What Real Estate Can Teach Older Workers about Finding Great Jobs

Are you over fifty and worried about your chances of finding a good job is a bad economy?  While it’s challenging for anyone to job search these days, my observation is that your chances are as good as your younger competition if you position yourself strategically.

I like to compare the process to selling your older house in a down market.  While there is always a market for new construction, there are also buyers looking for – and willing to pay more for — well-preserved houses with character and curb appeal in established neighborhoods. 

Let’s look at the home-to-person comparison for each of these characteristics:

Well-preserved

Older houses that command top dollar have been consistently maintained; key systems have been updated or restored.  Everything works. Prospective buyers don’t have to wonder if they will need to replace the roof or plumbing systems after they stretch to afford the home price.  They can picture themselves opening the door and being comfortable living there right away.

As a prospective employee, you bring a package of skills to the table.  Are they current?  Have you kept up as your field evolves?  Can you apply your skills with all the new technological skills available?  Can you use LinkedIn and other professional bulletin boards to network and apply for jobs?  Have you kept up with the kinds of communications software used in your field?  All of these add up to make a prospective employer feel you’d be a great fit for their organization.

Character

Buyers remember and return to re-view(and bid on!) the hand-turned banisters, built-in book cases, cozy window seats, well-tended perennial garden; the things that set one house apart from the dozens of others they’ve seen.  If those things that the owner has customized speak to the prospective buyer, the property sells itself.

For a job candidate, it’s the “Wow” factor.  What sets you apart from the dozens of other candidates she’ll review this week is: how much care have you taken in applying for THIS position?  Do you know what your prospective employer does?  Are you up-to-date on the issues facing the field you are entering?  Can you describe succinctly how your skills and experience can help this employer solve his biggest problems or achieve her mission-driven goals.  If you’re changing fields, does your cover letter connect the dots between what the position requires and your unique skills and experience?  This is where your experience gives you the edge over less seasoned candidates IF you can prove how you can use it to help your new employer succeed.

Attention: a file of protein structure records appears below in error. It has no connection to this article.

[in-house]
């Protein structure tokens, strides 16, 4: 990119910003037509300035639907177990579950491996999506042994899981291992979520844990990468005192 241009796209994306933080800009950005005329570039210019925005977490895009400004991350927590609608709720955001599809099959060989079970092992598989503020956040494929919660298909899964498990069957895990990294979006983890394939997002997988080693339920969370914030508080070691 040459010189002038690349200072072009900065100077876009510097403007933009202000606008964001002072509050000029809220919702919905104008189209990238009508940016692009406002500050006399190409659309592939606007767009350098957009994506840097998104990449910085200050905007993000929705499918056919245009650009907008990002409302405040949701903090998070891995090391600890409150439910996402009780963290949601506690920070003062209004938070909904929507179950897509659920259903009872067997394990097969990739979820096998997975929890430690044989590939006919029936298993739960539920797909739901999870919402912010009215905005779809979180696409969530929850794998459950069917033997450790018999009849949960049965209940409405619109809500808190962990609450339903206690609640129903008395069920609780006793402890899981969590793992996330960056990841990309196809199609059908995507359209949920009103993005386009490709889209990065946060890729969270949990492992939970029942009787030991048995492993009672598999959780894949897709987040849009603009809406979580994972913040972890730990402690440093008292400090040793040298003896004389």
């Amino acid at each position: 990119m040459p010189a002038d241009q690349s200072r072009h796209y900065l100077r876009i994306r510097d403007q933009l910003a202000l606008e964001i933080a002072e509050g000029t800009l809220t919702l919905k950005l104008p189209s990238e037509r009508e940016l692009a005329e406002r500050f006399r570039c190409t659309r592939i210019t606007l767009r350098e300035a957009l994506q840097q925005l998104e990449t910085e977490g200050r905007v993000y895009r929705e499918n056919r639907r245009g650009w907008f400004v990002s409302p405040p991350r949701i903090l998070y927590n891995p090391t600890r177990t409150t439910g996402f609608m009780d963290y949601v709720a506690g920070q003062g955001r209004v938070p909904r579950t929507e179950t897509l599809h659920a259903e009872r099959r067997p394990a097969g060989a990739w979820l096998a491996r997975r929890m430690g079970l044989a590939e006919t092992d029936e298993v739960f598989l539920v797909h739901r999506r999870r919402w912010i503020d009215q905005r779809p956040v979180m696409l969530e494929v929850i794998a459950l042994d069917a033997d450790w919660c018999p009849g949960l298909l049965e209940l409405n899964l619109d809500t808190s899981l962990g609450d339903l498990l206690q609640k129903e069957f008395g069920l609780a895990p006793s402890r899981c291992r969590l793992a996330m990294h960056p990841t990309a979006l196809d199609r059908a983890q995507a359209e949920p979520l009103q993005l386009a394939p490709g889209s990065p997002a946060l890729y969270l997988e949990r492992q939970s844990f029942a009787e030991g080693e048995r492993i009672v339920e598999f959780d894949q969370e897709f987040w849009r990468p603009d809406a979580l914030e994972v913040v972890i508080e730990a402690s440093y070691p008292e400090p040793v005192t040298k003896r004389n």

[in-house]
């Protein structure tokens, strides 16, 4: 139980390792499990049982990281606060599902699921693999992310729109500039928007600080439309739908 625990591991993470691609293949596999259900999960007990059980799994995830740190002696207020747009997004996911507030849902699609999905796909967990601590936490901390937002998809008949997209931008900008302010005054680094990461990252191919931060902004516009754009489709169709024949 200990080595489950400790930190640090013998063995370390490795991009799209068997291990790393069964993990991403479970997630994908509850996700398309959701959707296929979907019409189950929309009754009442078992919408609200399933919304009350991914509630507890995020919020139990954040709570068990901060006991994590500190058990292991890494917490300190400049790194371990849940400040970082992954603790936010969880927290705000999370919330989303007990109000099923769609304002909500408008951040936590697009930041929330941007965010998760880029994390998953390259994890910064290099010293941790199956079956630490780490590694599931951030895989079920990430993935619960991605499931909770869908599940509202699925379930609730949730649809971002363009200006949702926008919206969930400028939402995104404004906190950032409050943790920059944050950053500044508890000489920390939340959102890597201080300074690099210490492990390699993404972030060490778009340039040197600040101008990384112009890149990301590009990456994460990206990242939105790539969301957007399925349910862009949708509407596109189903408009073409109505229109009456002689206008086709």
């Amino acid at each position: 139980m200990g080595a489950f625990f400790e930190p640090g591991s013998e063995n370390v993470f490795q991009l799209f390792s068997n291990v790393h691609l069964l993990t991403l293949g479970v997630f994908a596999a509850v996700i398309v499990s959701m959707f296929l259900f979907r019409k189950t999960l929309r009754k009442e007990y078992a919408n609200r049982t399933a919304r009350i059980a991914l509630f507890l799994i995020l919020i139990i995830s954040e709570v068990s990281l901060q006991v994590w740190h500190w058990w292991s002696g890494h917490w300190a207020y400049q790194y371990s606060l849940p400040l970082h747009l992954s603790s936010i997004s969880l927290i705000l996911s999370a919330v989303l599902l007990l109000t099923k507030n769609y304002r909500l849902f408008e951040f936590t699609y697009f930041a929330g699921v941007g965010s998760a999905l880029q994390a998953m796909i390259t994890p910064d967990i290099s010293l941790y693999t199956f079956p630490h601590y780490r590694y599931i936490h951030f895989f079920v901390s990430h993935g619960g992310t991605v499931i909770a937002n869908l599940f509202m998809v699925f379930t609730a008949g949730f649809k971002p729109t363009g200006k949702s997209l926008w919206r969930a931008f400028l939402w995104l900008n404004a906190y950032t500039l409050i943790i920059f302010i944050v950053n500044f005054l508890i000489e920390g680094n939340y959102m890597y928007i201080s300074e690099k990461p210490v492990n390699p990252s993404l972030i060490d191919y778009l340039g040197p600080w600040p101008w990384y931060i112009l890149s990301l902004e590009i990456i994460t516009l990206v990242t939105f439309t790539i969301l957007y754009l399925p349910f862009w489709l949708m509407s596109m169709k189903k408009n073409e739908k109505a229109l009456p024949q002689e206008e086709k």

Curb Appeal

Home sellers have learned from the design folks on HG TV the importance of the first impression.  Home stylists now advise desperate sellers on everything from their house’s color and front door style to the eliminating the clutter in their kitchen cabinets and softening the color of their drapes.  Staging has become big business because marketing gurus have demonstrated that prospective buyers have little imagination to see through to a home’s “great bones” if they’re obscured by personal clutter.  The singular message of these designers is you want no obstacles that prevent a would-be buyer from seeing that their stuff fits in your house.

Many older workers fixate on the image issue.  I’ve heard many folks obsessing on whether they look young and “with it” enough; whether their wardrobe is job hunt-worthy—even whether they need to invest in cosmetic surgery to look like they’ll fit in.  While it does matter that you make a great first impression if you interview, it’s important to remember you make several first impressions before you walk in the door, and you may not get to walk in the door if you blow them.  Here are a few tips with remedies you may not have considered:

  • Your resume needs to be impeccable—formatted perfectly: lots of white space, well-organized, no typos, no grammar glitches.  If you can’t do it yourself, find someone to help you.  Remember that there is so much competition right now that this is an easy disqualifier.
  • Do take the time to write a cover letter that specifically makes the connections between your experience and the skills that the employer is seeking.  Because not everyone does this, it helps your application stand out in the crowd.